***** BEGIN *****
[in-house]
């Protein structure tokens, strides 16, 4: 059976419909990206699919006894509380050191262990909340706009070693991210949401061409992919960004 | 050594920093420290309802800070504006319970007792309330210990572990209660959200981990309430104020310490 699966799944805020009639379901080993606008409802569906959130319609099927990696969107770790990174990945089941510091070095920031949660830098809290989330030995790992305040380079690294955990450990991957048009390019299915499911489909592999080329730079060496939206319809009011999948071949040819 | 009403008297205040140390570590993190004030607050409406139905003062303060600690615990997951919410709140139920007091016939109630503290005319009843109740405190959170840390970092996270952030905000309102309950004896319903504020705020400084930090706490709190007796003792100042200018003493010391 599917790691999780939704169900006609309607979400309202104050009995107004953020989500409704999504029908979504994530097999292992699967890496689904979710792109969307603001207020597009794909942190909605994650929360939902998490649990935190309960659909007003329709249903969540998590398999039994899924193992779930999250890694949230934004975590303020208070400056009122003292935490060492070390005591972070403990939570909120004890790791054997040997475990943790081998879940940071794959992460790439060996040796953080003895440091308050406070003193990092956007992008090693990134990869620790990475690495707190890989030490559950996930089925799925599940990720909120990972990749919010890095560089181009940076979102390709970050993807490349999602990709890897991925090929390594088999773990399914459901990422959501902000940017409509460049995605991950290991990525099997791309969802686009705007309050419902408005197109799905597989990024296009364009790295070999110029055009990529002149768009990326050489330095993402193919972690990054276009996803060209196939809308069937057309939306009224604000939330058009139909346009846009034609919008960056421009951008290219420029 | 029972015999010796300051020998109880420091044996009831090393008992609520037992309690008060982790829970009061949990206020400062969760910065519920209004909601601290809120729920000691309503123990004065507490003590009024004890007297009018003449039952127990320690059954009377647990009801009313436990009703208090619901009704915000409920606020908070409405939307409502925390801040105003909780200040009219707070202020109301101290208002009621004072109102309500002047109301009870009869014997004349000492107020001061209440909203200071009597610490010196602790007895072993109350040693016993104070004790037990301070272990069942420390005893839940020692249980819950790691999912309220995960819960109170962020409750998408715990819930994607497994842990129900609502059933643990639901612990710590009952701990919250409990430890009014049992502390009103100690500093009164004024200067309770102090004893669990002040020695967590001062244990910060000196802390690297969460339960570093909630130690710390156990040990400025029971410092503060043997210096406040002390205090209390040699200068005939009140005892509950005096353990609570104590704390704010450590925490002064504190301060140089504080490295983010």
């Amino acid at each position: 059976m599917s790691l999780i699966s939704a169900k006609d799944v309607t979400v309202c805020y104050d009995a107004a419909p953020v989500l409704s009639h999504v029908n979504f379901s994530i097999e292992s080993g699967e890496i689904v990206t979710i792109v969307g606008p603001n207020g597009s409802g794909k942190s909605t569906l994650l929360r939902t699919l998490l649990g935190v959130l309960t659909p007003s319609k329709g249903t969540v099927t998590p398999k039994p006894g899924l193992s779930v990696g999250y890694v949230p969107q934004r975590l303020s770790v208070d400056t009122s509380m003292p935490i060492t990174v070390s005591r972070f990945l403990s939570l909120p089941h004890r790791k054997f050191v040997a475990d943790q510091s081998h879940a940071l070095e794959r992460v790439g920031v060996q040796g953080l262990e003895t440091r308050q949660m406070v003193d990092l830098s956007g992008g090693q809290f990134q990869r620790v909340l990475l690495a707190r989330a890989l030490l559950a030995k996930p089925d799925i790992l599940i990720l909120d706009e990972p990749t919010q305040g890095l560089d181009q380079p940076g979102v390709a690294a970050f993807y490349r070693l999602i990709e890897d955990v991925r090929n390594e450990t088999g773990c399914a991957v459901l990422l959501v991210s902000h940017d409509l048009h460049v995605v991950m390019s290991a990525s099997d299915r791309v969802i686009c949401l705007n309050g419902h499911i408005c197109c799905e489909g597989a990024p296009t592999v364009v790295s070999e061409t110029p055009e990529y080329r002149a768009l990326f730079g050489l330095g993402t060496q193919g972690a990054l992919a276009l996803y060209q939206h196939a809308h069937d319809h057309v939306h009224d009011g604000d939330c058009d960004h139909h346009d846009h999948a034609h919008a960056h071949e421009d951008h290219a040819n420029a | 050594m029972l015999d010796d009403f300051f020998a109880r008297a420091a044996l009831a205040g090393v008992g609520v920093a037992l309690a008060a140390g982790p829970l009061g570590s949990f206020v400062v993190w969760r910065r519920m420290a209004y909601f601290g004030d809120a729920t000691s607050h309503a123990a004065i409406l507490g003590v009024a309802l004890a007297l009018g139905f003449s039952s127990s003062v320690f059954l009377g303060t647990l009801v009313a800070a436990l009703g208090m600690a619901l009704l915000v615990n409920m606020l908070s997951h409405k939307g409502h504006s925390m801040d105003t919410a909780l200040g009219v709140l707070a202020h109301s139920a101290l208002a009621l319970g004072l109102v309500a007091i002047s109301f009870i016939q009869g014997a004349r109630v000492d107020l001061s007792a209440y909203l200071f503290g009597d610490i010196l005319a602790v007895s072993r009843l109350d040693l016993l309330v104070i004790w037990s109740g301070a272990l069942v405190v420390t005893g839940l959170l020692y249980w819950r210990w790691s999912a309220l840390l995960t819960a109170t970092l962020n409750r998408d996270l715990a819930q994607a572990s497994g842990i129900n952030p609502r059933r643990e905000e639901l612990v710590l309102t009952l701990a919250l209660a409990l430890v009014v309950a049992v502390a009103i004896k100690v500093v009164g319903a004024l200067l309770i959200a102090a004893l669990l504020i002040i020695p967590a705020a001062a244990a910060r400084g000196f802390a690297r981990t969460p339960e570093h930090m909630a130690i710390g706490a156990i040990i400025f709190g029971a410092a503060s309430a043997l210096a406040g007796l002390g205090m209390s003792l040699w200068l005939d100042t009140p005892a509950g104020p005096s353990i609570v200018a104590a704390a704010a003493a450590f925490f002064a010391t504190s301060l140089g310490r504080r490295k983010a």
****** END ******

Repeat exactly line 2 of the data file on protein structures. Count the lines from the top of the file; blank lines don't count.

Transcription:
């Protein structure tokens, strides 16, 4: 059976419909990206699919006894509380050191262990909340706009070693991210949401061409992919960004 | 050594920093420290309802800070504006319970007792309330210990572990209660959200981990309430104020310490 699966799944805020009639379901080993606008409802569906959130319609099927990696969107770790990174990945089941510091070095920031949660830098809290989330030995790992305040380079690294955990450990991957048009390019299915499911489909592999080329730079060496939206319809009011999948071949040819 | 009403008297205040140390570590993190004030607050409406139905003062303060600690615990997951919410709140139920007091016939109630503290005319009843109740405190959170840390970092996270952030905000309102309950004896319903504020705020400084930090706490709190007796003792100042200018003493010391 599917790691999780939704169900006609309607979400309202104050009995107004953020989500409704999504029908979504994530097999292992699967890496689904979710792109969307603001207020597009794909942190909605994650929360939902998490649990935190309960659909007003329709249903969540998590398999039994899924193992779930999250890694949230934004975590303020208070400056009122003292935490060492070390005591972070403990939570909120004890790791054997040997475990943790081998879940940071794959992460790439060996040796953080003895440091308050406070003193990092956007992008090693990134990869620790990475690495707190890989030490559950996930089925799925599940990720909120990972990749919010890095560089181009940076979102390709970050993807490349999602990709890897991925090929390594088999773990399914459901990422959501902000940017409509460049995605991950290991990525099997791309969802686009705007309050419902408005197109799905597989990024296009364009790295070999110029055009990529002149768009990326050489330095993402193919972690990054276009996803060209196939809308069937057309939306009224604000939330058009139909346009846009034609919008960056421009951008290219420029 | 029972015999010796300051020998109880420091044996009831090393008992609520037992309690008060982790829970009061949990206020400062969760910065519920209004909601601290809120729920000691309503123990004065507490003590009024004890007297009018003449039952127990320690059954009377647990009801009313436990009703208090619901009704915000409920606020908070409405939307409502925390801040105003909780200040009219707070202020109301101290208002009621004072109102309500002047109301009870009869014997004349000492107020001061209440909203200071009597610490010196602790007895072993109350040693016993104070004790037990301070272990069942420390005893839940020692249980819950790691999912309220995960819960109170962020409750998408715990819930994607497994842990129900609502059933643990639901612990710590009952701990919250409990430890009014049992502390009103100690500093009164004024200067309770102090004893669990002040020695967590001062244990910060000196802390690297969460339960570093909630130690710390156990040990400025029971410092503060043997210096406040002390205090209390040699200068005939009140005892509950005096353990609570104590704390704010450590925490002064504190301060140089504080490295983010």